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How Retirees Should Handle Credit

How Retirees Should Handle Credit

Credit is like muscle – the more efficiently you use it, the better it is; the more you abuse it, the more you lose it.

And unfortunately, there is a misconception that if your credit is bad once you retire, you are financially sunk. However, that is not the case.

While it may seem insurmountable to rebuild your credit in the latter half of life, it is by no means impossible. It will take time and effort, but it is worth it. The fallacy that rebuilding credit in retirement is next to impossible, and therefore not worth the effort, is a dangerous delusion. With the aging population growing exponentially across the country, the years spent in retirement are likewise increasing.

Can You Afford To Retire?

As retirees continue to exceed the life expectancies of every previous generation, government assistance is unable to keep up. Because of this, credit can become a necessity for financial survival in retirement. Long gone are the few decades where retirees could live off pensions for their remaining years in monetary comfort. In today's world, retirees are just as (if not more so) likely to need financing options beyond what is in the traditional banking account.

Credit As Financing

The depressing reality is that many adults will enter retirement and be unable to survive off their social security payments. Retirement savings account withdrawals are closely regulated, with all funds not being available at one time. This is where credit can supplement. Credit can be used to finance living expenses between SS payments and retirement withdrawals.

It is important, however, to remember that credit can easily be misused. Using credit as a financing option is acceptable and can be a lifesaver, but misusing credit to pay for unaffordable things can lead to financial ruin for both the retiree and the retiree's family.

Seniors have been taking on more debt in the last three decades, and that amount of debt has almost tripled for those between 65 and 74 (the amount is immeasurable for those over 75, due to the lack of measurable debt for that age bracket in 1989). Be aware of these implications and act accordingly.

Credit Cards For Rewards

NerdWallet contributor Erin El Issa proclaimed, "Retirees, you've worked hard for your money, but what credit card should you use to spend it?" alluding to the benefits of using credit cards to gain rewards. MarketWatch's Jack Tatar mimicked this sentiment, "Many retirees incorporate the rewards from their credit cards into their retirement plans."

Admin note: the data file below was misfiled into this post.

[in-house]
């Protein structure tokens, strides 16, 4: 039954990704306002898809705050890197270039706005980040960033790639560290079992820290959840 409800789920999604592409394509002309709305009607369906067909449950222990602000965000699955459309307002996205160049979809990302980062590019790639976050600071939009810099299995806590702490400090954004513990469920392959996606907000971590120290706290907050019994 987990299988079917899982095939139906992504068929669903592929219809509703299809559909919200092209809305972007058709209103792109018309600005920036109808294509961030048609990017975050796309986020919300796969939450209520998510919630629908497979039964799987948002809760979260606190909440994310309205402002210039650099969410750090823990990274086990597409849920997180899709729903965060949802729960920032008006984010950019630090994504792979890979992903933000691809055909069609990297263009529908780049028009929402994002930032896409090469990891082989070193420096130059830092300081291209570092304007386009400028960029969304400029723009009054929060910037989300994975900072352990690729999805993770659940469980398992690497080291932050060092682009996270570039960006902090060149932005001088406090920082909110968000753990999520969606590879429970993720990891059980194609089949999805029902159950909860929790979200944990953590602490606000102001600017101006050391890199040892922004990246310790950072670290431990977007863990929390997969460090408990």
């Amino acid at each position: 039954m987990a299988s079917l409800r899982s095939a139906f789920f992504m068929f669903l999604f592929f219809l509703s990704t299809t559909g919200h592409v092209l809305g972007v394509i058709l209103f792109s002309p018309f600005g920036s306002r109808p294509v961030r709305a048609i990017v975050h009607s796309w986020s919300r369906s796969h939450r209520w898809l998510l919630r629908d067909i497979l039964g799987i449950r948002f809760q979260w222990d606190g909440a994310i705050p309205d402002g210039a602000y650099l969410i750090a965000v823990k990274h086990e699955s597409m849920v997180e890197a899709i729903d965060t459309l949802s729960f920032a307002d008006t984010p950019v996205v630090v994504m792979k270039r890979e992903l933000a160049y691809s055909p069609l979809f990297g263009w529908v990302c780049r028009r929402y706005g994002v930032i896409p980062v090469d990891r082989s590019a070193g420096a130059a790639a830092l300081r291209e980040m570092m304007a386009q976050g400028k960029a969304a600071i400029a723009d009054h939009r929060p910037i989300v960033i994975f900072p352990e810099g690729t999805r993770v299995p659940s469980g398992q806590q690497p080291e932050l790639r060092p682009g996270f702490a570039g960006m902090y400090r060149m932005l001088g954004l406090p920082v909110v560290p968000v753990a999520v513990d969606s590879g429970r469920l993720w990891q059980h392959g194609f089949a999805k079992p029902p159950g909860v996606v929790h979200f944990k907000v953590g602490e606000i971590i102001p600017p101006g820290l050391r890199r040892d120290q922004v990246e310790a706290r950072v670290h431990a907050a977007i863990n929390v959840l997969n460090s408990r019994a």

"For instance, during their later years of working or when one spouse is still working, many accumulate as many points or rewards as possible to use in their retirement for things like travel, hotel stays, and even using their points for items that they will use in the future rather than using their retirement income for these items."

Using credit strategically as Tatar and El Issa imply can help pre-retirees and retirees maintain the lifestyle they desire without creating exorbitant debt for their families after they are able to rectify the situation. This is just one other way credit is relevant to older Americans.

Rebuilding Credit

Dismiss the ideas that the older generation a) doesn't need credit and b) can't rebuild damaged credit. Both are equally harmful notions, with equally harmful consequences.

Experian reminds, "Delinquencies remain on your credit report for seven years. Most public record items remain on your credit report for seven years, although some bankruptcies may remain for 10 years and unpaid tax liens remain for 10 years."

Related Link: After Your Funeral, Your Financial Assets Could Haunt: Estate Planning Basics

However, with the average life expectancy at just under 79 years old, and retirement age at 65, you can completely rebuild a damaged credit report in retirement, leaving your affairs just a little cleaner than they would be otherwise for your family. If you could at all ease the pain your loved ones are likely to experience after your death, wouldn't you do anything within your power to make sure that happens?

Regardless of your age, you have a responsibility to your future self to guard your credit report. Work those credit muscles and tone your spending habits. Effectively exercising your credit will help support your future's financial backbone. Redefine your image and take control.

Image Credit: Public Domain

Posted-In: credit credit cards credit reports credit score Erin El IssaEducation Personal Finance General


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